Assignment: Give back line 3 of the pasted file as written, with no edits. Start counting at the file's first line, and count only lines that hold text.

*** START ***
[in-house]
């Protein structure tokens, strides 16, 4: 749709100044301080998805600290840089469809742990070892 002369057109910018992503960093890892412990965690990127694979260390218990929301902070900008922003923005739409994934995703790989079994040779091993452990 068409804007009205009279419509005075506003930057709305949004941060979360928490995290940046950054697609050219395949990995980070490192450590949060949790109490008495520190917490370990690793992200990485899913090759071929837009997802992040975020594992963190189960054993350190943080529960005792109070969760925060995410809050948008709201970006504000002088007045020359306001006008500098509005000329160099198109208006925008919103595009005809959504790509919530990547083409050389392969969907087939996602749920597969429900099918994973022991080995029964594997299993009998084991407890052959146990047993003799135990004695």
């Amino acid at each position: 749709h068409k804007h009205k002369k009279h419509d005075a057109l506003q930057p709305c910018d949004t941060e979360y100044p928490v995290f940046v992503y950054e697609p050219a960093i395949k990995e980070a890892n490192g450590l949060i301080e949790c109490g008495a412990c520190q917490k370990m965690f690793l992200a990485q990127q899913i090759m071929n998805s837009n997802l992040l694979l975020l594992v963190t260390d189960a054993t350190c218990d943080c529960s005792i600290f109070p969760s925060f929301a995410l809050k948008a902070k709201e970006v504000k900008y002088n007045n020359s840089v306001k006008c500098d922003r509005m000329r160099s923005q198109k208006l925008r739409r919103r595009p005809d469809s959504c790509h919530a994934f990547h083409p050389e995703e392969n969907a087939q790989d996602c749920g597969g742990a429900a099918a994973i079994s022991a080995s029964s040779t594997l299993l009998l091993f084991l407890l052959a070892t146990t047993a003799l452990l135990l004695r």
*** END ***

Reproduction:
């Amino acid at each position: 749709h068409k804007h009205k002369k009279h419509d005075a057109l506003q930057p709305c910018d949004t941060e979360y100044p928490v995290f940046v992503y950054e697609p050219a960093i395949k990995e980070a890892n490192g450590l949060i301080e949790c109490g008495a412990c520190q917490k370990m965690f690793l992200a990485q990127q899913i090759m071929n998805s837009n997802l992040l694979l975020l594992v963190t260390d189960a054993t350190c218990d943080c529960s005792i600290f109070p969760s925060f929301a995410l809050k948008a902070k709201e970006v504000k900008y002088n007045n020359s840089v306001k006008c500098d922003r509005m000329r160099s923005q198109k208006l925008r739409r919103r595009p005809d469809s959504c790509h919530a994934f990547h083409p050389e995703e392969n969907a087939q790989d996602c749920g597969g742990a429900a099918a994973i079994s022991a080995s029964s040779t594997l299993l009998l091993f084991l407890l052959a070892t146990t047993a003799l452990l135990l004695r």